November 13-14, 2008 – We arrived in Haiti, then traveled the mountain ranges 35KM from Port-au-Prince to Chauffard, Haiti with Fr. Julien from Immaculate Conception Parish.  Roads are comprised of two elements:  rocks and ruts!

November 15-17, 2008We continue our fact-finding mission in Haiti, detailing the incredible need that his mountain village of 1,500 people has for food, medical, education and spiritual support.

Field Notes:

– Regroup committee to determine augmented programs St. Michael & St. Peter can provide.
– Try to purchase batteries for solar power storage asap; perhaps a small refrigerator also.
– Establish interest in annual or more frequent visits
– Send e-photos taken and mail printed photos of students

November 4-10, 2009Three MD’s, three nurses, my two daughters, Emily and Catherine, and I arrive back in Chauffard, Haiti to setup an on-site medical clinic for the residents, many of whom have never seen professional medical practitioners in their lifetimes!  Because shipping to Haiti is so problematic, the team hand carries all medical supplies on-board the planes to Haiti.  The medical supplies where made possible by the generous donations from St. Michael & St. Peter parishes in Syracuse, NY.

Today:

Our news from Chauffard, Haiti (the epicenter) is mixed.  Thankfully, our pastor survived as did our main church, school, and rectory.  However, two of our mission churches were totally destroyed, and three were severely damaged.  The death toll is unknown yet.  We understand there are likely to be many homeless also.

In Port-au-Prince, Matthew 25 House and its resident missionaries are all fine; they are operating an emergency medical clinic  and shelter out of the house.  Our young interpreters from our November mission are also fine, although one’s home collapsed around her in the quake.  She said she felt God carried her outside the house to safety.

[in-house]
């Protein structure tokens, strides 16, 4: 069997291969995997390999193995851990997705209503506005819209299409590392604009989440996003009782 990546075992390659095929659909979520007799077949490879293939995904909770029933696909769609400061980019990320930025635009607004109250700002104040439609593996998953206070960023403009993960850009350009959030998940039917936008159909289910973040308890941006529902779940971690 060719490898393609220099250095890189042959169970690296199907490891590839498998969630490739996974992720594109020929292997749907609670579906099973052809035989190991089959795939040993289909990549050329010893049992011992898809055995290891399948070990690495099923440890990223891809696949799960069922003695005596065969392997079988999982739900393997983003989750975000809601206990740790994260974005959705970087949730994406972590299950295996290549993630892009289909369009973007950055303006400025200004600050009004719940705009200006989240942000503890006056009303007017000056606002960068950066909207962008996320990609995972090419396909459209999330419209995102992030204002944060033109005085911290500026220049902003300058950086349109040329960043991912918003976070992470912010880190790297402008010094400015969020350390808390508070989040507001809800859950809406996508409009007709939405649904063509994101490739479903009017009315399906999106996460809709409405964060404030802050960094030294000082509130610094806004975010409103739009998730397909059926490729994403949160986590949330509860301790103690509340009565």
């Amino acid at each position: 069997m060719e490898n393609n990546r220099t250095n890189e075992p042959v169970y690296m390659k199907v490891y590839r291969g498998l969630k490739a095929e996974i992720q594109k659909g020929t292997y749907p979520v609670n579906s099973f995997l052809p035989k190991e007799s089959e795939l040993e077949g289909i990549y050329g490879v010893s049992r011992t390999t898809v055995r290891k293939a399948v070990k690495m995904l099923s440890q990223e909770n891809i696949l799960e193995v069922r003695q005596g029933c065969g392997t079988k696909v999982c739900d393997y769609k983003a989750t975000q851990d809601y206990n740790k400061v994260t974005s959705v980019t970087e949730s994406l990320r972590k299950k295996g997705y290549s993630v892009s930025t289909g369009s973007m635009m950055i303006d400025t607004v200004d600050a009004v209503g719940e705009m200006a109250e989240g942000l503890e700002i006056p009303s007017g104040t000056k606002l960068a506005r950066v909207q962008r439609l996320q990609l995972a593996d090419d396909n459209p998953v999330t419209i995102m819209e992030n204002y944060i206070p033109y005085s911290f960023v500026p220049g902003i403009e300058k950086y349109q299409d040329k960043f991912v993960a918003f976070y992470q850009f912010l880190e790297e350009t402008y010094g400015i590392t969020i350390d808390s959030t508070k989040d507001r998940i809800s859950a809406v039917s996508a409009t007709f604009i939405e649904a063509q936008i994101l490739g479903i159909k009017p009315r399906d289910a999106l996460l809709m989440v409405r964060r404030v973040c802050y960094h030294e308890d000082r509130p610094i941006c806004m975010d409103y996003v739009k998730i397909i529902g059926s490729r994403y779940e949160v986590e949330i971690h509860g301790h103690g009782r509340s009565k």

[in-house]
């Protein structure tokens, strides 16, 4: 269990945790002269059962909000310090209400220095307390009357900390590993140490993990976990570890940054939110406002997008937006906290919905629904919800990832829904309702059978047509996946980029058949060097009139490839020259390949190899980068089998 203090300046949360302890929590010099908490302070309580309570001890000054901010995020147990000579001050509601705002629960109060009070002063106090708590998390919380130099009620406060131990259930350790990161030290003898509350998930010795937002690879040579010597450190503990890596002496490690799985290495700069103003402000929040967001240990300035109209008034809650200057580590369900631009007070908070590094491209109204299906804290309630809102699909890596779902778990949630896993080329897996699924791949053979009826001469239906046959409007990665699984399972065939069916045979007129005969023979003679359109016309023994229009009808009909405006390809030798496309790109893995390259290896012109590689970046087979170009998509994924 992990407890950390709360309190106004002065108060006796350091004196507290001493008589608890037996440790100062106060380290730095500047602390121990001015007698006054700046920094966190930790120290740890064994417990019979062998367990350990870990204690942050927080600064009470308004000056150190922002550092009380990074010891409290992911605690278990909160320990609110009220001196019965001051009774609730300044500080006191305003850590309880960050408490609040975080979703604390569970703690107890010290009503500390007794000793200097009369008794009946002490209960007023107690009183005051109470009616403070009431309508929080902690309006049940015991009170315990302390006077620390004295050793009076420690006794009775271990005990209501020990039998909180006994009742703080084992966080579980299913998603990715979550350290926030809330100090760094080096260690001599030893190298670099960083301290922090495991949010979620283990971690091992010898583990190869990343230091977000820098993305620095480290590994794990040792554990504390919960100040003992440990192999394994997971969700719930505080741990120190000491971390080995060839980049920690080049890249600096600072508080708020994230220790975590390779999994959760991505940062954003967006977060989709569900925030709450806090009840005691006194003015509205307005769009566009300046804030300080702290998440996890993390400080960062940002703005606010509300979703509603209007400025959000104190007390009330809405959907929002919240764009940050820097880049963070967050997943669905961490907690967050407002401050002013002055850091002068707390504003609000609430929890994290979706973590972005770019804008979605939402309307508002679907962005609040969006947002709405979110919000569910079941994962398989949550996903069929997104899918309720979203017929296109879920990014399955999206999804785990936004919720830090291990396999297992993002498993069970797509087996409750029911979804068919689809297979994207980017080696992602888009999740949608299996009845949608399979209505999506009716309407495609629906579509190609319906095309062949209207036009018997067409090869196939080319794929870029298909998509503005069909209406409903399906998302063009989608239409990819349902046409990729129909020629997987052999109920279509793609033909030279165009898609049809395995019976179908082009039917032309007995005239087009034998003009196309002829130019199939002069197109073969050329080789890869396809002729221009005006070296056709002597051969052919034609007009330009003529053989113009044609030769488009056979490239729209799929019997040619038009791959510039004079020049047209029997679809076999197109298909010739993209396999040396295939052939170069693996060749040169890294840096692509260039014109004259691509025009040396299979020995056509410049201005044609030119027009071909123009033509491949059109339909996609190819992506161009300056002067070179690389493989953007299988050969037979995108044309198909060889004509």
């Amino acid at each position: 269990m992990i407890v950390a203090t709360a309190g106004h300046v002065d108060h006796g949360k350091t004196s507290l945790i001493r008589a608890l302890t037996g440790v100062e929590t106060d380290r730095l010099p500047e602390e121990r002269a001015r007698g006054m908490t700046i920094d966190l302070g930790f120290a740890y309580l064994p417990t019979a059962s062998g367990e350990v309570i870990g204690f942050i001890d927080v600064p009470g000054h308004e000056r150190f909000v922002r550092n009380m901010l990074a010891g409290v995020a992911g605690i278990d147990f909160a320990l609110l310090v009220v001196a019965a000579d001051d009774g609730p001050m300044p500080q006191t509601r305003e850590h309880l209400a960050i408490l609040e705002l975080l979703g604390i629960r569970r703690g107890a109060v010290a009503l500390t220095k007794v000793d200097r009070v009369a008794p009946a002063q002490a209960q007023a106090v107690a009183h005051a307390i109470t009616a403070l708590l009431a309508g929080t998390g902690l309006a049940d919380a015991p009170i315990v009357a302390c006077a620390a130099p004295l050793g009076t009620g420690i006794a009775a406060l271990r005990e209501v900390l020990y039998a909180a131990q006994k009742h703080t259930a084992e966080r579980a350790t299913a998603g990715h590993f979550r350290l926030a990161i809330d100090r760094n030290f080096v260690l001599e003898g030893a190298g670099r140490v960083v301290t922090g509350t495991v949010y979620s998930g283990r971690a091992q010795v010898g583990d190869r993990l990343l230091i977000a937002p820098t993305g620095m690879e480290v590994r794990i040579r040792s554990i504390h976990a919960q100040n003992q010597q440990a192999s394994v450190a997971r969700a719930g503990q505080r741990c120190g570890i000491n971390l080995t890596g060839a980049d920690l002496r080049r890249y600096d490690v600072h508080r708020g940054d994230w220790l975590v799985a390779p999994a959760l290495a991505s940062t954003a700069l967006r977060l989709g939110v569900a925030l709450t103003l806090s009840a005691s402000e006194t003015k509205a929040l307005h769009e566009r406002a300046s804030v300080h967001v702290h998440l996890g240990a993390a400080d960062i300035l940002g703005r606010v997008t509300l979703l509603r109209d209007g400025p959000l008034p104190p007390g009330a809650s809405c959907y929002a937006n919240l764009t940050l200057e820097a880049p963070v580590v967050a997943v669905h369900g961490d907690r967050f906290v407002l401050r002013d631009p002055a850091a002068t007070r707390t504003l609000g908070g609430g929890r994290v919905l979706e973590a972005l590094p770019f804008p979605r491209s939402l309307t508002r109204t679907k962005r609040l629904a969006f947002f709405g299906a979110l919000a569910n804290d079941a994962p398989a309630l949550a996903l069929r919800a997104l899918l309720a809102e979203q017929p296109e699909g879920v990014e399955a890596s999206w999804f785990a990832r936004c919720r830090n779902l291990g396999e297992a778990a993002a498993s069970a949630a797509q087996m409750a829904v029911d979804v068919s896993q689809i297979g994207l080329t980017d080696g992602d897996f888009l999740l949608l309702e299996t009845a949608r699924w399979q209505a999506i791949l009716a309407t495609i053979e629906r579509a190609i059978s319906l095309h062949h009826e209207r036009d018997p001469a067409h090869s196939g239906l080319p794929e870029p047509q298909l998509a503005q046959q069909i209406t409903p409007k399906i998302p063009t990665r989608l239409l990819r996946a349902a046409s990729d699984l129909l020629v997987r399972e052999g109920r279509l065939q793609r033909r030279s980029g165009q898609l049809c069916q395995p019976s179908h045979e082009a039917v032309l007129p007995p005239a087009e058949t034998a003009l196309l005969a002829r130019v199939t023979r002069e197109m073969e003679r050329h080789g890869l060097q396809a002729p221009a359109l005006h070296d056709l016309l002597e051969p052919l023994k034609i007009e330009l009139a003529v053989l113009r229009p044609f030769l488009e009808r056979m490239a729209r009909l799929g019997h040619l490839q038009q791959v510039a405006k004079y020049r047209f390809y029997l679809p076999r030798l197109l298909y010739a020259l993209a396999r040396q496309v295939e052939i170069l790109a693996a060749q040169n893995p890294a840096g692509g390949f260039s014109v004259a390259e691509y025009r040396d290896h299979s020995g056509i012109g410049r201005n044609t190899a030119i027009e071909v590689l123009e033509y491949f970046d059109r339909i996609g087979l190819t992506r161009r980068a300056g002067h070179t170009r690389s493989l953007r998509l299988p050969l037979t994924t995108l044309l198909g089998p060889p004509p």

I am hoping to go to Chauffard next month to find out more and to adjust plans for how we help them in light of all this.  In the meantime, we keep them all in our prayers, and we can send money to meet the incredible need there.

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Anyone wishing to contribute to our mission church in Chauffard Haiti may do so by sending checks to: St. Michael & St. Peter Church – Haiti Mission, 4782 W Seneca Turnpike, Syracuse, NY 13215.

Greg Cross

Staying in True…

“Staying in true”.  What do those three words mean?  Well, to a serious cyclist, it means well-tuned spokes, a solid wheel rim and a wheel that runs straight and true on a speedy downhill descent!  In reflecting upon the call to vocation cycling_fastexpressed in both the Hebrew Scripture reading from the prophet Amos, and also the Gospel of Mark on the 15th Sunday in Ordinary Time, I presented how we respond to that call by describing it within the context of a bicycle wheel.

Sunday, July 12, 2009 was my first opportunity to serve with Fr. Ralph Bove, our newly appointed parish administrator for both St. Bartholomew the Apostle and St. Paul Churches in Norwich, N.Y.  I felt a bit apprehensive about bringing in a “prop” for my homily:  the high-tech 27″ road bike wheel from my Lemond Zurich cycle. However, the wheel was just the right touch to bring home the point to our parishioners.

Like to hear an audio recording of my homily:  “Staying in True”?  Follow the link below to the Homilies page.  And let me know what you think!
AUDIO HOMILY LINK: Staying in True

Dc. Tim McNerneysignature-fname.thumbnail

Relationship…

The afternoon had been advertised as:  an “Afternoon of Prayer & Sharing at Christ the King Retreat House” and an opportunity to enjoy a light lunch with Bishop Cunningham on Saturday, June 27th at 1:00PM.  The gathering was just one of many that our Most Reverend Robert J. Cunningham had been holding with groups throughout the diocese since his installation as bishop.  I was looking forward to seeing so many of my brother deacons and their wives.  However, I never expected to plumb the essence of ministerial  perfection…